According to court papers filed Thursday in Baltimore City Circuit Court, the purpose of the study was to determine the effectiveness of varying degrees of lead paint abatement, but the lawsuit claims participating families were not informed about that nor were they advised that the children would not receive any treatment. The legal action states Kennedy Krieger used as many as 100 children as "guinea pigs" and that the institute enticed them to live in lead-tainted housing to assess the success of lead paint or lead dust abatement measures. The lawsuit also alleges a racial bias, stating that Kennedy Krieger only selected low income households and minorities for its study. In response, Dr. Gary Goldstein, president and CEO of Kennedy Krieger, said in a written statement, "Research was conducted in the best interest of all of the children enrolled." The studies' findings indicated overall that blood levels of most children residing in study homes stayed constant or went down, though, in a few cases, the levels rose. Twenty years ago, 95 percent of low income housing in Baltimore City was filled with lead, and 20 percent of city children suffered from lead poisoning -- the highest rate in the country at the time. There were no state, local or federal laws regulating housing and lead abatement. Kennedy Krieger officials said those involved in the study moved as many as 100 families from housing where there were high levels of lead to homes with much lower levels. The study determined that landlords and building owners could make specific improvements to their properties to reduce lead. The U.S. Department of Housing and Urban Development replicated the study in 13 other cities with similar findings. "We have great concern for the families affected by the scourge of lead poisoning and stepped in to help them in their time of need," Goldstein said in a statement. "The lawyers have wrongly placed blame on our institute. We are confident this will come to light when the facts are presented." The Kennedy Krieger study was the basis for a 1996 state law that some have credited to contributing to a 93 percent drop in lead poisonings in Baltimore City. The study was funded and sponsored by the Environmental Protection Agency and HUD. The Baltimore City Department of Housing helped to relocate some of the study participants. Johns Hopkins University of School of Medicine and Johns Hopkins Hospital reviewed and approved the study. No dollar amount is spelled out in the lawsuit and a court date has not been scheduled.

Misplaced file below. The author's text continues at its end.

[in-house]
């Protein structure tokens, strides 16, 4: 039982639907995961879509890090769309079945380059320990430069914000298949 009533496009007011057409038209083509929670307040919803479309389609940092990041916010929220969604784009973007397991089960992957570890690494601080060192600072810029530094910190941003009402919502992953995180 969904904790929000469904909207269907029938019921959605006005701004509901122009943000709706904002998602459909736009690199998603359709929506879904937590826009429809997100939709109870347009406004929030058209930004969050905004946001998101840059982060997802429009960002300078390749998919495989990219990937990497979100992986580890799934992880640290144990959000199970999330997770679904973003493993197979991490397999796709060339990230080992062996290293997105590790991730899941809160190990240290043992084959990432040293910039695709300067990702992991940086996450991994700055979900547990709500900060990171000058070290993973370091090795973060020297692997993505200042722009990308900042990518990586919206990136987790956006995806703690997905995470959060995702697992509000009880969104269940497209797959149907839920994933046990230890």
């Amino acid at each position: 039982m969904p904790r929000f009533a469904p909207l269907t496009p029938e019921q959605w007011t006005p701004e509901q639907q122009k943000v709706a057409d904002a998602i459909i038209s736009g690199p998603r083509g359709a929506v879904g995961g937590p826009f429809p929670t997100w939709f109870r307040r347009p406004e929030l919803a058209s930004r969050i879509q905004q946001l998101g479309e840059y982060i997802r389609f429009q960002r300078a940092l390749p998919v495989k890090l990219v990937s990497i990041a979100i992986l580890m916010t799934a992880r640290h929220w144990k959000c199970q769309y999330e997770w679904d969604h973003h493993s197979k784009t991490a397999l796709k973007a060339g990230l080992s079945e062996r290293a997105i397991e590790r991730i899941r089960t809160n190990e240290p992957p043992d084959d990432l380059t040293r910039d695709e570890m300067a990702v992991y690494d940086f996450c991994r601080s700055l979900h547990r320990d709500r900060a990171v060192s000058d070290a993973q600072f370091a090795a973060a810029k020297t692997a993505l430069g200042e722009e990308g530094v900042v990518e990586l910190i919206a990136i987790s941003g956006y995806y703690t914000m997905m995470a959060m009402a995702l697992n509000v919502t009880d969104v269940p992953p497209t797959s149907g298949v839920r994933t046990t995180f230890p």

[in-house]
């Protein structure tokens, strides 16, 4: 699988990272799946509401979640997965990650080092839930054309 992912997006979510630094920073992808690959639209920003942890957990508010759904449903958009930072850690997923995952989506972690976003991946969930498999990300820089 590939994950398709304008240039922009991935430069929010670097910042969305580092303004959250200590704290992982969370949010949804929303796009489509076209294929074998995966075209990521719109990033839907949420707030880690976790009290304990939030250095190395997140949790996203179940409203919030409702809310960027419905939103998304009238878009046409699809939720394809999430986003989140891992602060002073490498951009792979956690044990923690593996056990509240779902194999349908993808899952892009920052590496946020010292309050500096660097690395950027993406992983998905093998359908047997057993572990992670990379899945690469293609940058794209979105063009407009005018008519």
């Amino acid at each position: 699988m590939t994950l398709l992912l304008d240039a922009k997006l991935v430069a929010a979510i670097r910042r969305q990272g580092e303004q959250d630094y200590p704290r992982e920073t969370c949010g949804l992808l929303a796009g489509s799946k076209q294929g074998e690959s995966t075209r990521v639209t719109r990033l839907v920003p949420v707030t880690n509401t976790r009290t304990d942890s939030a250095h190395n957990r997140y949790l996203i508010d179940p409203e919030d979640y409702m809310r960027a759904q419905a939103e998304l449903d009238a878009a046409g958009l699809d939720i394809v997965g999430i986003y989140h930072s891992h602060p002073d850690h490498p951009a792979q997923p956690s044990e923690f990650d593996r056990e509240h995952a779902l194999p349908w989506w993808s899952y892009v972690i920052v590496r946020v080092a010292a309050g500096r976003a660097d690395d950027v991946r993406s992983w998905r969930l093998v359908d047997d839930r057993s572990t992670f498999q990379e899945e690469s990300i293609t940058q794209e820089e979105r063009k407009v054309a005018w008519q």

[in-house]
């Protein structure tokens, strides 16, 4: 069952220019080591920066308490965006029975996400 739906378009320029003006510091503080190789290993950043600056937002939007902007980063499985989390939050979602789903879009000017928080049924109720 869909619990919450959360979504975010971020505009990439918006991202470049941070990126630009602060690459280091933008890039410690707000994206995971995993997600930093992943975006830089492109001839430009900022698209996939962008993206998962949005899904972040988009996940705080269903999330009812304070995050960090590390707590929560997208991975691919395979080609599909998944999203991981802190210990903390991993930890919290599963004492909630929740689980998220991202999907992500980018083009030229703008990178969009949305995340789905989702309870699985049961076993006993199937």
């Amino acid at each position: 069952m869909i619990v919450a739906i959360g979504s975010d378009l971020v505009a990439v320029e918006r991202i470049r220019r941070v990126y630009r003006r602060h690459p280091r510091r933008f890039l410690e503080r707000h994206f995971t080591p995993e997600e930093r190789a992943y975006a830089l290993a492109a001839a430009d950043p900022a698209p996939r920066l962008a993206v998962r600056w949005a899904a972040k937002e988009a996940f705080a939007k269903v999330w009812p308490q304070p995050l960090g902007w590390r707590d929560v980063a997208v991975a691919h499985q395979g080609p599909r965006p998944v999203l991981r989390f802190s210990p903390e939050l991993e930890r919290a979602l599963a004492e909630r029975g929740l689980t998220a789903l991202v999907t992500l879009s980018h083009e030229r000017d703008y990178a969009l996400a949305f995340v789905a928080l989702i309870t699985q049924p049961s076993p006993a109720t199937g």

source: WBALThe families are suing the hospital for negligence, fraud, battery and violating the state's consumer protection act. It seeks damages, interest and unspecified attorney fees. In another report, a hospital spokesperson is quoted as saying the "study wouldn't have taken place if it wasn't in the best interest of the children." This case will probably be settled before it goes to trial, like the ones files in 2001 by several families who sued the hospital after a court found the researchers failed to warn families that their children faced a health risk if they continued to live in the homes. The court also found that the researchers did not inform the families of the youngsters' elevated blood-lead levels in a timely manner.